By Anne Nicholson Weber
When my friend Sandra was pregnant with her second child, she had a blessingway instead of a baby shower. Eight of her closest women friends came together one afternoon, each with an offering for a birth altar: a fan (to symbolize opening), a candle shaped like an egg to burn during labor, stones and feathers and talismans of all sorts. Each woman spoke in turn, placing her offering in the center of our circle and explaining its meaning. Some brought poems or other readings. We ate good food, and Sandra told us she felt strengthened to face the last endless weeks of pregnancy and the challenge of labor.
The blessingway is reputed to derive from a Navajo ceremony honoring the pregnant woman and preparing her for birth. My sister-in-law Julie, an anthropologist, says that while the Blessingway is an important aspect of the Navajo religion, it is not specific to pregnancy. But whether it has any true roots or is as artificially created as Kwanza, Sandra's birth blessingway convinced me that, like Kwanza, it meets profound needs.
And so, when I was eight months pregnant with my third, I asked my mother to host a blessingway for me. In addition to my contemporaries, we invited my two daughters (ages five and seven) and five women of my mother's generation whose mothering (now grandmothering) I have always admired. Having the elders there created the feeling of the women's lodge I sought, but their pre-feminist (indeed, pre-"women's lib") ideas of decorum ruled out the more adventurous rituals practiced in some women's circles, like foot washing and belly painting (which I think I might have liked). Although I didn't want an altar like Sandra's, I did want to create a talisman of some kind. In the end, I asked all the women who are dear to me--including those from out of town who could not attend--to send or bring not only a blessing but also a bead to be strung into a necklace for me to wear during labor.
The event began awkwardly. No one knew quite how to behave: Were we at a party or in church? Without the authority of tradition, we worried that what we were doing was silly or pretentious. But as we gathered in a circle and began to read the blessings aloud, the scene--bright afternoon and the wall-to-wall carpeting of my mother's high-rise apartment--seemed to thin, like a scrim curtain as the lights come up behind it, half revealing shadows of an ancient night, a firelit circle, women's mysteries.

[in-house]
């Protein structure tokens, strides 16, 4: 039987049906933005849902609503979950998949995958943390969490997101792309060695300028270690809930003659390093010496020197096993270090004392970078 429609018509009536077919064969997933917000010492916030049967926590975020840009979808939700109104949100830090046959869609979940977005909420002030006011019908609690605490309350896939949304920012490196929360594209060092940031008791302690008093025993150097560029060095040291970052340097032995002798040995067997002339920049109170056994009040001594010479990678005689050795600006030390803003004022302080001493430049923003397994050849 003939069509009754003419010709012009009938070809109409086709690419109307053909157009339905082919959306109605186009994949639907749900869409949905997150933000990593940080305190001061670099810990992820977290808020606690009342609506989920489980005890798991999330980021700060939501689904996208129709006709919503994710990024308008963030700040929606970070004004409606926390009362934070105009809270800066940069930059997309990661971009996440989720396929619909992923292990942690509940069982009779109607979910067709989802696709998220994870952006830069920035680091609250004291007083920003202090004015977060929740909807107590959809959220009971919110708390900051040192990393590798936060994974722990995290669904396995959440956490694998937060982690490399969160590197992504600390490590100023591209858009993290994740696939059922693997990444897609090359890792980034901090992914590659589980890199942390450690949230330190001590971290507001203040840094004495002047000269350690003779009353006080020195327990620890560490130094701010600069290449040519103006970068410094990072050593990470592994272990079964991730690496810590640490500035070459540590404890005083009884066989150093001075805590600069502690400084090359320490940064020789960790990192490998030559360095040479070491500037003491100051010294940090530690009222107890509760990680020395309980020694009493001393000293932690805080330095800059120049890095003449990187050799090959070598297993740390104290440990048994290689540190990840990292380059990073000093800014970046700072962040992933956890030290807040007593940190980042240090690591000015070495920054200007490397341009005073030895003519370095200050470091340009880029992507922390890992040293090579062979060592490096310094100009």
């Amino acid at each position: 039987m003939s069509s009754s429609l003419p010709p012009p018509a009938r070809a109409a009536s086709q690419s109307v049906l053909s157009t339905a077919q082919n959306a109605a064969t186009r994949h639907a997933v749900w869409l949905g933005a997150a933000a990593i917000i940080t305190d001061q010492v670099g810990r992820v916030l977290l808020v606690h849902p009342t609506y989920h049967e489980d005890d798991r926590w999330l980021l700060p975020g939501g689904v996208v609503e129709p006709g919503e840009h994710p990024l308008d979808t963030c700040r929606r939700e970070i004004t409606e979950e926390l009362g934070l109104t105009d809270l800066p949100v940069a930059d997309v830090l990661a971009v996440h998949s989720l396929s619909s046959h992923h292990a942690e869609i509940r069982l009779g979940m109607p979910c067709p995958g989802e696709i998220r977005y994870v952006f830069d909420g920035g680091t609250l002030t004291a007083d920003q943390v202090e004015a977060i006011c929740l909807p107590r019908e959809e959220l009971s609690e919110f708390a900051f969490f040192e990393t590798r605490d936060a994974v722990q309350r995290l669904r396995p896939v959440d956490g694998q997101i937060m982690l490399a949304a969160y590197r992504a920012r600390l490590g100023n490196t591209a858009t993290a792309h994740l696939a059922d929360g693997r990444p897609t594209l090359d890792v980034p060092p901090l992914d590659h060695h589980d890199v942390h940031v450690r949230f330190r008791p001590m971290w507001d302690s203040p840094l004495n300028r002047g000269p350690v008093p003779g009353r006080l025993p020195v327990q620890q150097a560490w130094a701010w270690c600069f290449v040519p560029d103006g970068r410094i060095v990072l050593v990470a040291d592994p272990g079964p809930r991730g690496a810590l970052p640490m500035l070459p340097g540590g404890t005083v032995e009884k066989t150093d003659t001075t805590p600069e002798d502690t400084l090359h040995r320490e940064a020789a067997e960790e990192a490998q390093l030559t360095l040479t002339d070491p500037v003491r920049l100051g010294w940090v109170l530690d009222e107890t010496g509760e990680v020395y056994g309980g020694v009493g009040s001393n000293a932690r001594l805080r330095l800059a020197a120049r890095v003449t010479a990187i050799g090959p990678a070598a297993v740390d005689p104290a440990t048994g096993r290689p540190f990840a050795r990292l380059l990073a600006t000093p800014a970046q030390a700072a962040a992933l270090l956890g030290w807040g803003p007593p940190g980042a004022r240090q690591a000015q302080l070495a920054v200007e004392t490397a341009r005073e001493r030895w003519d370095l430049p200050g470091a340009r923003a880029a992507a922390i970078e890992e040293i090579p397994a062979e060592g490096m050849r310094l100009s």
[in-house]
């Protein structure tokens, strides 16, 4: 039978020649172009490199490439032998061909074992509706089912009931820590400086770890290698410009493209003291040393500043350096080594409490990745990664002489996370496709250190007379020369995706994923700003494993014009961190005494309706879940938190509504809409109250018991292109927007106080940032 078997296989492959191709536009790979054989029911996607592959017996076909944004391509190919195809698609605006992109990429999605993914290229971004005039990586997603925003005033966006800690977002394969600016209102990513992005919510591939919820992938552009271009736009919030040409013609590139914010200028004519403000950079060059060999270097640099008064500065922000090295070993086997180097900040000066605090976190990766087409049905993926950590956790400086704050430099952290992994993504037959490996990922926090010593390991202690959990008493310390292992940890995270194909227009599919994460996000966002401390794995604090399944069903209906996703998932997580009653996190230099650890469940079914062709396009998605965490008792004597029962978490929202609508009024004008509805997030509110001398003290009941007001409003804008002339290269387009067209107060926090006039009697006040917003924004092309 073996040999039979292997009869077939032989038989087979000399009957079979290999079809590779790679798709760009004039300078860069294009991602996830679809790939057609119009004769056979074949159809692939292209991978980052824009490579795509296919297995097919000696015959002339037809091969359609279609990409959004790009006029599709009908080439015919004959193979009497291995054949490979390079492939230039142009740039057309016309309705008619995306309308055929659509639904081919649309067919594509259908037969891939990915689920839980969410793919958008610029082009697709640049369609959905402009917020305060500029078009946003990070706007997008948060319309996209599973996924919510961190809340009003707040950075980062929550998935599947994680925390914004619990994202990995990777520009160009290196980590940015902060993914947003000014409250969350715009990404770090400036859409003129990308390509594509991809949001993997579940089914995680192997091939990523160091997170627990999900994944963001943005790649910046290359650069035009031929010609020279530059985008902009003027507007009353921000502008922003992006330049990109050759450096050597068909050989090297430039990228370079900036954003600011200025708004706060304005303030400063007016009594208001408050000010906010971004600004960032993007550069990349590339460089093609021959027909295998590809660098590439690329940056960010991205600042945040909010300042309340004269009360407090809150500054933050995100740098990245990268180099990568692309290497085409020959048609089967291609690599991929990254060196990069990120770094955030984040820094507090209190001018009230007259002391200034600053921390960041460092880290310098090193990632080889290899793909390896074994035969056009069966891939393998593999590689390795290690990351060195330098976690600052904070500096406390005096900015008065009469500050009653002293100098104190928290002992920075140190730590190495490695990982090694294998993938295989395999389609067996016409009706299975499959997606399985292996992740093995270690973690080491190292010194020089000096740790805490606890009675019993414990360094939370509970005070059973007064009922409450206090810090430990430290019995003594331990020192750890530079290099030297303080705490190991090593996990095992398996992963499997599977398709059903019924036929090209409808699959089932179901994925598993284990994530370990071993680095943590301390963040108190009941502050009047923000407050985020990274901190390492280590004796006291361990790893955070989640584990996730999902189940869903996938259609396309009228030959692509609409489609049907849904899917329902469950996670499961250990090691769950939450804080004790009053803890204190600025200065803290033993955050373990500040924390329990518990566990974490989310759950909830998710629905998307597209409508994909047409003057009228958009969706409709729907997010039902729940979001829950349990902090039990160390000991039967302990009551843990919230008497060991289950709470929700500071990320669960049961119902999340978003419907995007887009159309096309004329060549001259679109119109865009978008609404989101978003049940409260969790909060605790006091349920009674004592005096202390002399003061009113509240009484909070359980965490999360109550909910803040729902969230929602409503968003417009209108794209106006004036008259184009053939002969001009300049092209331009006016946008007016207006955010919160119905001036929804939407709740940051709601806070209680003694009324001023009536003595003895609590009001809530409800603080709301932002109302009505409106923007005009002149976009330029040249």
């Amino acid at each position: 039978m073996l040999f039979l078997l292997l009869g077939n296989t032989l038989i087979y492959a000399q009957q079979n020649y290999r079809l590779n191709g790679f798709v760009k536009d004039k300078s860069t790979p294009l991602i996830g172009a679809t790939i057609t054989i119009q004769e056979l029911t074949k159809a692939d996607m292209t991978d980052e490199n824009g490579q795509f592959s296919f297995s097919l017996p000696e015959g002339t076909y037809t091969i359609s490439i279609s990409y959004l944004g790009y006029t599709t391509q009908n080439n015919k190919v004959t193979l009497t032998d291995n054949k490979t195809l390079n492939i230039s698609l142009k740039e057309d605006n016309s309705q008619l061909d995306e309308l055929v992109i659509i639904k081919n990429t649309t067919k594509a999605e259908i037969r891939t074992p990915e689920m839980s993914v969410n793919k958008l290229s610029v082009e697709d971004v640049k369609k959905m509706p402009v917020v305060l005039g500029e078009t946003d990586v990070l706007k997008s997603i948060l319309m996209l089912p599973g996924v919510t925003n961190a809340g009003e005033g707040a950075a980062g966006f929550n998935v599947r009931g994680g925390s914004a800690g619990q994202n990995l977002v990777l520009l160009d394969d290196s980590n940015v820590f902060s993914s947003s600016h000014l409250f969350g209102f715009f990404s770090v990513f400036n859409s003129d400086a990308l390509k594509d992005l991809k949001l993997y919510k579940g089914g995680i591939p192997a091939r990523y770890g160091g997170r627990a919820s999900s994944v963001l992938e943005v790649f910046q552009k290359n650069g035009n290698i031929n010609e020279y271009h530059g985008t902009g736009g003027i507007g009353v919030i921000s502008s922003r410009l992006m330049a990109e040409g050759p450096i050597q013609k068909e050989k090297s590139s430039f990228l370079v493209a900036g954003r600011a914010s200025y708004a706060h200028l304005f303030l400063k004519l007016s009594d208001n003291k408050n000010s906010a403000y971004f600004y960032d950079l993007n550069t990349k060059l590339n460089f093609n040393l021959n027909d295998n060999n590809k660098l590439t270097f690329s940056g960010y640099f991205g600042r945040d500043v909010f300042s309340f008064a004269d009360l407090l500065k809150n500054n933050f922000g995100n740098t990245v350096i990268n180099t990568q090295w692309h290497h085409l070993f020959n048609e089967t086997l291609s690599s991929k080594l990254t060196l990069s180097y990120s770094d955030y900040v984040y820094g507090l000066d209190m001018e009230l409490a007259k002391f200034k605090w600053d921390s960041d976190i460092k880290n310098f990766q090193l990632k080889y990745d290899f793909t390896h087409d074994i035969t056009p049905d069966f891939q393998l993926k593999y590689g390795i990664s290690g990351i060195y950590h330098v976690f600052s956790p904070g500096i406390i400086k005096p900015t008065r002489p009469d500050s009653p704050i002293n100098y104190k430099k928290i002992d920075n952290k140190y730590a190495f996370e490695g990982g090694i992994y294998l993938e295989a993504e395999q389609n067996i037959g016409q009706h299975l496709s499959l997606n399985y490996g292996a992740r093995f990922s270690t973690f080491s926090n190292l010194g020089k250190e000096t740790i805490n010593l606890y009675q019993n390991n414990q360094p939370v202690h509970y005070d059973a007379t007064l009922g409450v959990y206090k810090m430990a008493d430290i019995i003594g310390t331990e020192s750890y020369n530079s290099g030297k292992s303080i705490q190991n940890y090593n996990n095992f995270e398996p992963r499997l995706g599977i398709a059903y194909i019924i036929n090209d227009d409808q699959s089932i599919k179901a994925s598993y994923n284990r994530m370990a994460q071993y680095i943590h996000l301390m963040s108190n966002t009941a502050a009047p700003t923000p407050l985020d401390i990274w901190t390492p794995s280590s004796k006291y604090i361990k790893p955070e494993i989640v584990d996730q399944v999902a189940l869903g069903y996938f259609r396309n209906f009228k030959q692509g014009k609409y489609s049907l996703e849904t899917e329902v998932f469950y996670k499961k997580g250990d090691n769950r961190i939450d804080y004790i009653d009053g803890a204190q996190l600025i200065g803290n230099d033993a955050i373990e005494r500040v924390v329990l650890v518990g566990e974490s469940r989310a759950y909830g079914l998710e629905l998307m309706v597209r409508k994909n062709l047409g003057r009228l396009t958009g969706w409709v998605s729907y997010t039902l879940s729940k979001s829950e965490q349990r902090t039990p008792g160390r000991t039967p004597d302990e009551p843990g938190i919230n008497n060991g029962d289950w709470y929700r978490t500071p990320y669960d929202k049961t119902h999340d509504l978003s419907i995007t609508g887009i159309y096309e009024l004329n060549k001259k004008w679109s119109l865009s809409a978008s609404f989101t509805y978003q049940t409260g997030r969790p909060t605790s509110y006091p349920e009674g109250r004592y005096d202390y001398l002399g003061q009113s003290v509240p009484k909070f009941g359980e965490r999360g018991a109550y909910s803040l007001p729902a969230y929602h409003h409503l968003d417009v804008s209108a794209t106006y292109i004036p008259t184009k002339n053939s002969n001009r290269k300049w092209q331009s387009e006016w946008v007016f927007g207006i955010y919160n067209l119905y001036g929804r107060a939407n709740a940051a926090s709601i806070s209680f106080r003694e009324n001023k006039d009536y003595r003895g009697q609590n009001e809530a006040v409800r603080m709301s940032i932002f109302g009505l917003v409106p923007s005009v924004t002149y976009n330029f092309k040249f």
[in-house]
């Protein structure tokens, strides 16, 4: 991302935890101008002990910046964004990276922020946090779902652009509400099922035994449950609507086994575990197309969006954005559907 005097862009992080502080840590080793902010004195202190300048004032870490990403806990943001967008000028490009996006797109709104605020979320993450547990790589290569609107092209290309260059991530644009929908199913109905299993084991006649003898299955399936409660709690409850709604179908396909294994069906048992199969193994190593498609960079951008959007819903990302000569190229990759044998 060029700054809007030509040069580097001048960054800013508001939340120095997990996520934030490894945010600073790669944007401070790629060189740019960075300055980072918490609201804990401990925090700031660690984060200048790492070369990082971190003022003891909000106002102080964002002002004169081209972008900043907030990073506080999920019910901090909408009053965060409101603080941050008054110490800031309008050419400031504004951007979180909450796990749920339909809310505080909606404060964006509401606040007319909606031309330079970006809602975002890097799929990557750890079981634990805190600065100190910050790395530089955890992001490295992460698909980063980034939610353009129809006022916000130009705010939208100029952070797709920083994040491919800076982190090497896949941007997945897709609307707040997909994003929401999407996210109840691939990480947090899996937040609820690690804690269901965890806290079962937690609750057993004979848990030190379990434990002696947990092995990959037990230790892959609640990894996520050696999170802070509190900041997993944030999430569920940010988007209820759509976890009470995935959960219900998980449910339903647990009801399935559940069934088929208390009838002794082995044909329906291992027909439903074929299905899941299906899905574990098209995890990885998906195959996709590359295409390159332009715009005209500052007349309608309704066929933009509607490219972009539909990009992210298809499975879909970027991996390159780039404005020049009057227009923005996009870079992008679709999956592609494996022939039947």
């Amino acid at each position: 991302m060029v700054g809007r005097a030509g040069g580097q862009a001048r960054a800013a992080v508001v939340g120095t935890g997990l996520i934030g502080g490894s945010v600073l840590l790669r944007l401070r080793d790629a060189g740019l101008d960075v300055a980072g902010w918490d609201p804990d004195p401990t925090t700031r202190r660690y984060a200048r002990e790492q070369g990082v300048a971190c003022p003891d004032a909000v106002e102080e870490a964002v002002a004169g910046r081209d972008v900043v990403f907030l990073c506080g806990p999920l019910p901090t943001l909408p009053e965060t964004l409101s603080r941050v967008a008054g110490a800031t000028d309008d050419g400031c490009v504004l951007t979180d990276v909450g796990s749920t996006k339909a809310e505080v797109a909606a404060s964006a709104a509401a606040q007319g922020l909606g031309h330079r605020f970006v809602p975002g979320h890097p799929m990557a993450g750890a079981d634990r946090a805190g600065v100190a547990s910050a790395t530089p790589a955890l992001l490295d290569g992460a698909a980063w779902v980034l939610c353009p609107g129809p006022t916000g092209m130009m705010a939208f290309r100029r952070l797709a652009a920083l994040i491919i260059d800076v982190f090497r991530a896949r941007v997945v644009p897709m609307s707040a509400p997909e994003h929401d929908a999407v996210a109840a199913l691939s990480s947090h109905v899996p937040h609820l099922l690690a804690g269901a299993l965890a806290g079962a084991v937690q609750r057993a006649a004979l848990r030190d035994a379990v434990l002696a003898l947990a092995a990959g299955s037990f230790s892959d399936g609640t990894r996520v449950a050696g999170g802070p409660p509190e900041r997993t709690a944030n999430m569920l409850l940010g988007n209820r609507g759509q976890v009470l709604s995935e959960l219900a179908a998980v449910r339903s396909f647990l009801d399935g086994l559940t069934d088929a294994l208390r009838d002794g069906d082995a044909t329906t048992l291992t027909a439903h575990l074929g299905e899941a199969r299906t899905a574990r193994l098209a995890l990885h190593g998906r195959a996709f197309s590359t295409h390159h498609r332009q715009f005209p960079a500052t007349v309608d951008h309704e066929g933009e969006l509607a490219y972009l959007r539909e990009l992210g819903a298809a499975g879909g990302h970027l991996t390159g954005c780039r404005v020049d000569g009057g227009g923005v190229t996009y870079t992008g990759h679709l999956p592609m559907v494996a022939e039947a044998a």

The blessings were myriad: poems about pregnancy, birth, and motherhood, readings of all kinds, handwritten musings, and heartfelt good wishes. These built on one another, variations on a theme, a patchwork of woman-stuff about this most womanly of subjects.
The beads were myriad too. My five-year-old painted a wooden bead green and embellished it with gold dots. My sister-in-law Casey brought an ancient-looking turquoise scarab. My mother brought amber, which she knows I find magical. My friend Franny and her mother, Ruth, offered two pearl beads from a necklace that had belonged to Ruth's mother. Most amazingly, my sculptor friend created a "bead" of silver cast in the shape of a stylized womb!
And how could it be that my best high-school friend, now living in Washington, DC, and my husband's sister from Maine had chosen almost, but not quite, matching horn beads? How did my college roommate know that I would need a long oblong bead to match the amber from my mother? How was it that I received two jade animals, a fish and a bear? The symmetry seemed more than serendipitous. Strung together, these tokens of love--silver, glass, jade, and amber--became an object beautiful, weighty, and sacred.
I hung the necklace above our bed for the rest of my pregnancy and put it on when I was dilated to five centimeters. Within moments, hurricanes of birth power overtook my body, and our son appeared an almost miraculous twenty minutes later. My husband suggests that we should rent out my necklace as an alternative to pitocin.
I am neither religious nor superstitious, but this experience fed some primitive hunger in me. Our rituals can seem so empty, bloated by gift giving (in keeping with the materialism of our culture), but starved of the Jungian soup of dreams and myths that should nourish them. Although I relish an orgy of pink tissue paper as much as the next girl, cotton candy is no more food for the pregnant soul than for the pregnant body. The blessingway satisfied my craving for something much more sustaining.
And it's not just me. Casey is eight months pregnant. Last Sunday, blessings and beads in hand, we gathered for the blessingway she had requested.
Anne Nicholson Weber is a part-time attorney, writer, birth educator, and mother of three. She lives in Evanston, Illinois, and can be reached at firstname.lastname@example.org.